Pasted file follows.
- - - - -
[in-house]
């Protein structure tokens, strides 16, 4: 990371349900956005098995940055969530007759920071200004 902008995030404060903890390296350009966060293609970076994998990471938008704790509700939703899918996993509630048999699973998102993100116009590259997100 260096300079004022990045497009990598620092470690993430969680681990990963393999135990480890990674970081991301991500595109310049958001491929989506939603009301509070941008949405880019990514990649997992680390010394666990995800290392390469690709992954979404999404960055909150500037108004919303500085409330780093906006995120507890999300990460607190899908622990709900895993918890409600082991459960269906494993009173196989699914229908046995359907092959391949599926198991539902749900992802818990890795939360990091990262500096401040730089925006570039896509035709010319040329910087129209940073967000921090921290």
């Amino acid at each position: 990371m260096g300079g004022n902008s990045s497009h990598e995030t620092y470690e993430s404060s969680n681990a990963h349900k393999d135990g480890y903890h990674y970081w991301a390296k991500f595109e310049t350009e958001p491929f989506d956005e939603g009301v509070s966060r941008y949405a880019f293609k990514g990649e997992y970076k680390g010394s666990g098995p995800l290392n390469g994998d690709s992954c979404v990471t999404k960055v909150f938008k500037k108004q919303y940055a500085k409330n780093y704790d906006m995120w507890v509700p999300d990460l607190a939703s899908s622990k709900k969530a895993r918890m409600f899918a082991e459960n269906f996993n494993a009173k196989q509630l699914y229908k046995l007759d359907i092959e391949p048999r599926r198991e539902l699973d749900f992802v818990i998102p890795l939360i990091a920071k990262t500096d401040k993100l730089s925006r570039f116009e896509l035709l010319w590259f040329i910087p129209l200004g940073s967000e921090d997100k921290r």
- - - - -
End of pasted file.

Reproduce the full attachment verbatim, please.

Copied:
[in-house]
């Protein structure tokens, strides 16, 4: 990371349900956005098995940055969530007759920071200004 902008995030404060903890390296350009966060293609970076994998990471938008704790509700939703899918996993509630048999699973998102993100116009590259997100 260096300079004022990045497009990598620092470690993430969680681990990963393999135990480890990674970081991301991500595109310049958001491929989506939603009301509070941008949405880019990514990649997992680390010394666990995800290392390469690709992954979404999404960055909150500037108004919303500085409330780093906006995120507890999300990460607190899908622990709900895993918890409600082991459960269906494993009173196989699914229908046995359907092959391949599926198991539902749900992802818990890795939360990091990262500096401040730089925006570039896509035709010319040329910087129209940073967000921090921290």
């Amino acid at each position: 990371m260096g300079g004022n902008s990045s497009h990598e995030t620092y470690e993430s404060s969680n681990a990963h349900k393999d135990g480890y903890h990674y970081w991301a390296k991500f595109e310049t350009e958001p491929f989506d956005e939603g009301v509070s966060r941008y949405a880019f293609k990514g990649e997992y970076k680390g010394s666990g098995p995800l290392n390469g994998d690709s992954c979404v990471t999404k960055v909150f938008k500037k108004q919303y940055a500085k409330n780093y704790d906006m995120w507890v509700p999300d990460l607190a939703s899908s622990k709900k969530a895993r918890m409600f899918a082991e459960n269906f996993n494993a009173k196989q509630l699914y229908k046995l007759d359907i092959e391949p048999r599926r198991e539902l699973d749900f992802v818990i998102p890795l939360i990091a920071k990262t500096d401040k993100l730089s925006r570039f116009e896509l035709l010319w590259f040329i910087p129209l200004g940073s967000e921090d997100k921290r």